Yes. It's the ultimate Netherlands experience.
You can't go to the Netherlands and not see a windmill. It just isn't done!
Today there are more than 1,000 windmills in the Netherlands, but the Dutch village of Kinderdijk is credited with having the most.
The windmills we would see here -- 19 of them -- were built around 1740 or before. They are well preserved today.
I learned that the windmills can manage water or grain. Those in Kinderdijk manage water.
And there is a lot of it. The wetlands were simply stunning on a gray, overcast morning.
We saw plenty of local inhabitants, too.
And some were very young!
The windmills of Kinderdijk have been considered a UNESCO World Heritage site since 1997. Their literature states that the construction of the hydraulic works for the drainage of land...began in the Middle Ages and have continued without interruption.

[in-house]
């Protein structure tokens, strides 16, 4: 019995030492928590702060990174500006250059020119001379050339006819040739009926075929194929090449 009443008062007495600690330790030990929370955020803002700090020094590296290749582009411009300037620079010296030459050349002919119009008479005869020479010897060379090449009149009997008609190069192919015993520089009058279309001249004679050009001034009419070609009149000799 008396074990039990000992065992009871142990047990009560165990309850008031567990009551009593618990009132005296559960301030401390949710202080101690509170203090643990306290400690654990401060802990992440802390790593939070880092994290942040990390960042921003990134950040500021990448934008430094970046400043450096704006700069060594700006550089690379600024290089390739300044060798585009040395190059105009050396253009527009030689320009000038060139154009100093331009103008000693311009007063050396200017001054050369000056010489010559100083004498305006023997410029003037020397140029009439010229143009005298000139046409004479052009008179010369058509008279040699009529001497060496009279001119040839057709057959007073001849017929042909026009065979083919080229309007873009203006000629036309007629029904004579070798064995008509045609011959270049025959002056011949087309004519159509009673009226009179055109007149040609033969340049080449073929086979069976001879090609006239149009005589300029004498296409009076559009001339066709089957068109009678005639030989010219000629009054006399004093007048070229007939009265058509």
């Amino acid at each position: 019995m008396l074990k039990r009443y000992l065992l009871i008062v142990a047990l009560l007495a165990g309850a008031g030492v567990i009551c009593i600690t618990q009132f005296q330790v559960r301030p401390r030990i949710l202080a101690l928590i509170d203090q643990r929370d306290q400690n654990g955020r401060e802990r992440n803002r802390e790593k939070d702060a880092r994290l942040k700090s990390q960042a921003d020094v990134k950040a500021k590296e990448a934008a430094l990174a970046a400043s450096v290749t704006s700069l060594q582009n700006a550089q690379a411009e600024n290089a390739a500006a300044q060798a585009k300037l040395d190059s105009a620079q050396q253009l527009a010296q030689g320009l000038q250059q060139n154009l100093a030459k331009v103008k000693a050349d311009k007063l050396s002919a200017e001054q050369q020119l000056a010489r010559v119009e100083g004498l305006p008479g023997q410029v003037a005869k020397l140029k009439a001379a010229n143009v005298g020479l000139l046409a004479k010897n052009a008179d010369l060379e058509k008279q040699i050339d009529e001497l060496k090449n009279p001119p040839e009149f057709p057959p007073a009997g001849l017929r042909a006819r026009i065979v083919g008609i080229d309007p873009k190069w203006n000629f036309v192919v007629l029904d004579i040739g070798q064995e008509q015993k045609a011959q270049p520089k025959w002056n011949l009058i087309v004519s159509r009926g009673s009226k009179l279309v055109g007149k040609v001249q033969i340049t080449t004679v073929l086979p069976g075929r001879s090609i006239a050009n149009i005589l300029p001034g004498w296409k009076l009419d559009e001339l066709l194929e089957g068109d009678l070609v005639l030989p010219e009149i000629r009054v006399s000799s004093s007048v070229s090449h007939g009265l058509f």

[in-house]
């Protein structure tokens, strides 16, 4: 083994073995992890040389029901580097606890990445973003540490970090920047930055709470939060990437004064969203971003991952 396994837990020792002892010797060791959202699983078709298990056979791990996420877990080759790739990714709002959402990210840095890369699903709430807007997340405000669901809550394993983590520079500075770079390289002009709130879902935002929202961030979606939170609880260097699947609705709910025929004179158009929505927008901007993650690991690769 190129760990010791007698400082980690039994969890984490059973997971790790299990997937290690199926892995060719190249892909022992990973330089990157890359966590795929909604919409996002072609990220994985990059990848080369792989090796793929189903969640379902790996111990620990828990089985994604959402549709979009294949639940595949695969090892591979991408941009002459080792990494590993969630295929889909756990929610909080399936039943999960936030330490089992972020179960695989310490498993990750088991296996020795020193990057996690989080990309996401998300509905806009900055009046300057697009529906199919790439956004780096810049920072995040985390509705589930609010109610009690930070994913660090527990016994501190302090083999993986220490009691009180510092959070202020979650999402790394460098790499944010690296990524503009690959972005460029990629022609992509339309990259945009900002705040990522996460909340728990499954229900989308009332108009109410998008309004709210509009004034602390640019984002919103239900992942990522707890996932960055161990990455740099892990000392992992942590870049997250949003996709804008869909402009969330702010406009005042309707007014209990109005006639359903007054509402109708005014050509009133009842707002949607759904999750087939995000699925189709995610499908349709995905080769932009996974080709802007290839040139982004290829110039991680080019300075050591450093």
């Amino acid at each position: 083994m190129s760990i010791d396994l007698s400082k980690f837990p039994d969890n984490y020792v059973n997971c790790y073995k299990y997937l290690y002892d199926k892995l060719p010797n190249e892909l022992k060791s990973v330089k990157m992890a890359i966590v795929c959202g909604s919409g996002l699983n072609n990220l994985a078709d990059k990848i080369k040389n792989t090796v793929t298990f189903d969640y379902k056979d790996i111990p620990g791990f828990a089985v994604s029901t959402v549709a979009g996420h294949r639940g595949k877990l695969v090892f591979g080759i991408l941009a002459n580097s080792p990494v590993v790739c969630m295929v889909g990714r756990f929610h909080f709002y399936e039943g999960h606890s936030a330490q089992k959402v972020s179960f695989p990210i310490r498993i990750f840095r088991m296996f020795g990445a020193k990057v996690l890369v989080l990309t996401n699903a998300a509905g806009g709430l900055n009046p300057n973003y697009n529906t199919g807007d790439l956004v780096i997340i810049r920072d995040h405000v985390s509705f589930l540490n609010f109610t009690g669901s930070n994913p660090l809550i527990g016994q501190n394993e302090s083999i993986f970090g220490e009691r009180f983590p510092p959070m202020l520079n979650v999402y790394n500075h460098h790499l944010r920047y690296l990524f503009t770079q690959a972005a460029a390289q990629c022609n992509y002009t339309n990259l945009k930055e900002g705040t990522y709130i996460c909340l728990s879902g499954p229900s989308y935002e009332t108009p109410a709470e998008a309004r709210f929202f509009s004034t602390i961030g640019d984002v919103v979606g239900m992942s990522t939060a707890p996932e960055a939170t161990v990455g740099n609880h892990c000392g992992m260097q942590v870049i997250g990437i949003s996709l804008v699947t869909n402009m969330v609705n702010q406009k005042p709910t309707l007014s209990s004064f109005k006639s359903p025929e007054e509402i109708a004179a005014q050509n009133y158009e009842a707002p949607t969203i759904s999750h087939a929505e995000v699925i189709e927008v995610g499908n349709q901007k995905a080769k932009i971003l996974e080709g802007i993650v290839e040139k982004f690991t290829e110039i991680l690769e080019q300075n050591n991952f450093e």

So, here's a quiz for you. Why does every windmill have two doors?
The answer makes a lot of sense. Blades always face the wind and the wind can vary, so if the blades run in front of the door, it's rather dangerous. Consequently, using the back door is a safer bet.
Windmills can pump or grind, but not do both. The grinding stones cause enough friction that there isn't sufficient energy to drive a scoopwhile around.
And finally, what happens if there is a hole in the sail? Why, it's patched and patched again until it can be patched no more and then it is replaced, leaving the old sail as fabric for children's clothes.
I found Kinderdijk a magical place. Perhaps it was the overcast day.
Perhaps it was the nature.
Or maybe it was because it was all I had imagined Holland to be.
Yes indeed. It was.